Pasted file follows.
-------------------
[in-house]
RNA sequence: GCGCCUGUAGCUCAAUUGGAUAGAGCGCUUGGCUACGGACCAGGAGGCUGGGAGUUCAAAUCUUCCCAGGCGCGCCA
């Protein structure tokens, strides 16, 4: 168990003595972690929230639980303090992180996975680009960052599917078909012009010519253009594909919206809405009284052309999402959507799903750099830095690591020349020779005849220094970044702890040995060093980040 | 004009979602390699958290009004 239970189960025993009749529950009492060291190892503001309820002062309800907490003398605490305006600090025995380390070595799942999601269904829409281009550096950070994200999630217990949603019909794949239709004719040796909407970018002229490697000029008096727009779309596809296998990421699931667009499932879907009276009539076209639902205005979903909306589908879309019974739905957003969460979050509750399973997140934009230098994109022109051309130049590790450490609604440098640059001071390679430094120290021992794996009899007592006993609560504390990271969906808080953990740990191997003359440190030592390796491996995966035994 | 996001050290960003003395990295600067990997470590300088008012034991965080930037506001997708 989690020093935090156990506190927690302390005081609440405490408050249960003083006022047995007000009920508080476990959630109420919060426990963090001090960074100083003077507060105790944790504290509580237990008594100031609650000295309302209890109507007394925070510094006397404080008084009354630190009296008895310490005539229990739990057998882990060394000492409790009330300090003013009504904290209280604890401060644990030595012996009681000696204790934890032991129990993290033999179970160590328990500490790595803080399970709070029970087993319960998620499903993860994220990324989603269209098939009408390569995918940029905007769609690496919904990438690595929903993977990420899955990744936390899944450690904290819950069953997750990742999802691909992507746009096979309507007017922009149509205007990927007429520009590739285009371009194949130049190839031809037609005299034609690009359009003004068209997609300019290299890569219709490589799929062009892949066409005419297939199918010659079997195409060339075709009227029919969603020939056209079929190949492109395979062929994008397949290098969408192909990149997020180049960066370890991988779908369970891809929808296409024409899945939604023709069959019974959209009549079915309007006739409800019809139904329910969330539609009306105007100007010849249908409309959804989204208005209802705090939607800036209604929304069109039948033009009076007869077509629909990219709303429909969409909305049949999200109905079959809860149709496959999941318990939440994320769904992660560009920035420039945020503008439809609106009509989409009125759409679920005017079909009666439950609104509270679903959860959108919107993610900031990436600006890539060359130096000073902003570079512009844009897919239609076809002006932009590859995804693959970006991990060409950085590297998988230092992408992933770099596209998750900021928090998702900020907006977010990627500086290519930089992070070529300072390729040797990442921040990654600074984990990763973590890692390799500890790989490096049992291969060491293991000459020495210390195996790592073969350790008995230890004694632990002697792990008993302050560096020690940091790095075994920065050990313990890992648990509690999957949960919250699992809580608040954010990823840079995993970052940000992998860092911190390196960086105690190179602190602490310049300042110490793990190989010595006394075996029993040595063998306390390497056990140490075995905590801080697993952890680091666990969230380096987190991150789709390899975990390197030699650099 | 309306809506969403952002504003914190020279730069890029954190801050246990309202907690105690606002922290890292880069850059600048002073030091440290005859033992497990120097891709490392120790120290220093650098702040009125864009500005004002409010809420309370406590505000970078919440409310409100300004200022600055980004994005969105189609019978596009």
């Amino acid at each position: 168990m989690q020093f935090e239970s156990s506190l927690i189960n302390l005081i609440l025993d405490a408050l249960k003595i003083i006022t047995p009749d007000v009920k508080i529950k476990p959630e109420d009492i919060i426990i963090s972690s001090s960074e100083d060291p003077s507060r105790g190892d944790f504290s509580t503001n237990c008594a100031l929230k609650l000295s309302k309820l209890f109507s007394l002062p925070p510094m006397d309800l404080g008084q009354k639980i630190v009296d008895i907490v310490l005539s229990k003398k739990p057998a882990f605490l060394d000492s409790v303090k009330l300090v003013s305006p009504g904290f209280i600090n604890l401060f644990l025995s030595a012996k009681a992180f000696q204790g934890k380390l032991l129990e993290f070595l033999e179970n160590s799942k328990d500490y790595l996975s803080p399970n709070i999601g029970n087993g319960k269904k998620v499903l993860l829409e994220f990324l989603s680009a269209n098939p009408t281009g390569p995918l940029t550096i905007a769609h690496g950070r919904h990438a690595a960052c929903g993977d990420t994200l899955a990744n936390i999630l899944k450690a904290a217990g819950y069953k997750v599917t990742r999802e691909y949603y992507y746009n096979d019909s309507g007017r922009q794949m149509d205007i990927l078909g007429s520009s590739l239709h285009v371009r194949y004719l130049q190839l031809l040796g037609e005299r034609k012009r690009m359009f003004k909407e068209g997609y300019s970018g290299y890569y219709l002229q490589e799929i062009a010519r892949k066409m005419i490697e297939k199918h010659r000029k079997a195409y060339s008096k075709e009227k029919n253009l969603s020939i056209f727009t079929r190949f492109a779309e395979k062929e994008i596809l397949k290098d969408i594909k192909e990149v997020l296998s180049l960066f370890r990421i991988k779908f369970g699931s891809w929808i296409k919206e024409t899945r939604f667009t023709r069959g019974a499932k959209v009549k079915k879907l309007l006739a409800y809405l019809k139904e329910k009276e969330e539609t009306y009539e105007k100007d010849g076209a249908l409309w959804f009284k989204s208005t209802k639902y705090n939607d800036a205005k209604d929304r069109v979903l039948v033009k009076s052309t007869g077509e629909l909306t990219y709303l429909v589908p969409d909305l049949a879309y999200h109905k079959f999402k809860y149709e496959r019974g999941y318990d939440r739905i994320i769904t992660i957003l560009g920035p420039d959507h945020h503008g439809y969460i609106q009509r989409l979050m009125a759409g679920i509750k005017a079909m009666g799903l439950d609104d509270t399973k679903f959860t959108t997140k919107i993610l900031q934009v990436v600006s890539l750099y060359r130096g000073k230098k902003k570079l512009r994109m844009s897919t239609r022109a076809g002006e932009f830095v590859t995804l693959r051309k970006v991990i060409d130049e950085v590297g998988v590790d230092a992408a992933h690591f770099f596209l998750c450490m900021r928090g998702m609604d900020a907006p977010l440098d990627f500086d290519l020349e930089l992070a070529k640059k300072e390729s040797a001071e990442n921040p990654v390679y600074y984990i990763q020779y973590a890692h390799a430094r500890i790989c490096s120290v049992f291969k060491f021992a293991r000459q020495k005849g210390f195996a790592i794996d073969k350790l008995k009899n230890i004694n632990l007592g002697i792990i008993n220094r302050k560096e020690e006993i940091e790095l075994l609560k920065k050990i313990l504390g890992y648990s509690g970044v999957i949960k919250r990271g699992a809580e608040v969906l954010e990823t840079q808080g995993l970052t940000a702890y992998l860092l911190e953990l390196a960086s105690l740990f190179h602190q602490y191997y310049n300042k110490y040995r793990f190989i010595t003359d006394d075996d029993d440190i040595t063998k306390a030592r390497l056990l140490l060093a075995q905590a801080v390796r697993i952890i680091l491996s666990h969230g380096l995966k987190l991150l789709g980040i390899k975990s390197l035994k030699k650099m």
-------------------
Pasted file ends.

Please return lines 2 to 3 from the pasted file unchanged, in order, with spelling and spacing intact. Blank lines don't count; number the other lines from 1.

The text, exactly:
RNA sequence: GCGCCUGUAGCUCAAUUGGAUAGAGCGCUUGGCUACGGACCAGGAGGCUGGGAGUUCAAAUCUUCCCAGGCGCGCCA
């Protein structure tokens, strides 16, 4: 168990003595972690929230639980303090992180996975680009960052599917078909012009010519253009594909919206809405009284052309999402959507799903750099830095690591020349020779005849220094970044702890040995060093980040 | 004009979602390699958290009004 239970189960025993009749529950009492060291190892503001309820002062309800907490003398605490305006600090025995380390070595799942999601269904829409281009550096950070994200999630217990949603019909794949239709004719040796909407970018002229490697000029008096727009779309596809296998990421699931667009499932879907009276009539076209639902205005979903909306589908879309019974739905957003969460979050509750399973997140934009230098994109022109051309130049590790450490609604440098640059001071390679430094120290021992794996009899007592006993609560504390990271969906808080953990740990191997003359440190030592390796491996995966035994 | 996001050290960003003395990295600067990997470590300088008012034991965080930037506001997708 989690020093935090156990506190927690302390005081609440405490408050249960003083006022047995007000009920508080476990959630109420919060426990963090001090960074100083003077507060105790944790504290509580237990008594100031609650000295309302209890109507007394925070510094006397404080008084009354630190009296008895310490005539229990739990057998882990060394000492409790009330300090003013009504904290209280604890401060644990030595012996009681000696204790934890032991129990993290033999179970160590328990500490790595803080399970709070029970087993319960998620499903993860994220990324989603269209098939009408390569995918940029905007769609690496919904990438690595929903993977990420899955990744936390899944450690904290819950069953997750990742999802691909992507746009096979309507007017922009149509205007990927007429520009590739285009371009194949130049190839031809037609005299034609690009359009003004068209997609300019290299890569219709490589799929062009892949066409005419297939199918010659079997195409060339075709009227029919969603020939056209079929190949492109395979062929994008397949290098969408192909990149997020180049960066370890991988779908369970891809929808296409024409899945939604023709069959019974959209009549079915309007006739409800019809139904329910969330539609009306105007100007010849249908409309959804989204208005209802705090939607800036209604929304069109039948033009009076007869077509629909990219709303429909969409909305049949999200109905079959809860149709496959999941318990939440994320769904992660560009920035420039945020503008439809609106009509989409009125759409679920005017079909009666439950609104509270679903959860959108919107993610900031990436600006890539060359130096000073902003570079512009844009897919239609076809002006932009590859995804693959970006991990060409950085590297998988230092992408992933770099596209998750900021928090998702900020907006977010990627500086290519930089992070070529300072390729040797990442921040990654600074984990990763973590890692390799500890790989490096049992291969060491293991000459020495210390195996790592073969350790008995230890004694632990002697792990008993302050560096020690940091790095075994920065050990313990890992648990509690999957949960919250699992809580608040954010990823840079995993970052940000992998860092911190390196960086105690190179602190602490310049300042110490793990190989010595006394075996029993040595063998306390390497056990140490075995905590801080697993952890680091666990969230380096987190991150789709390899975990390197030699650099 | 309306809506969403952002504003914190020279730069890029954190801050246990309202907690105690606002922290890292880069850059600048002073030091440290005859033992497990120097891709490392120790120290220093650098702040009125864009500005004002409010809420309370406590505000970078919440409310409100300004200022600055980004994005969105189609019978596009």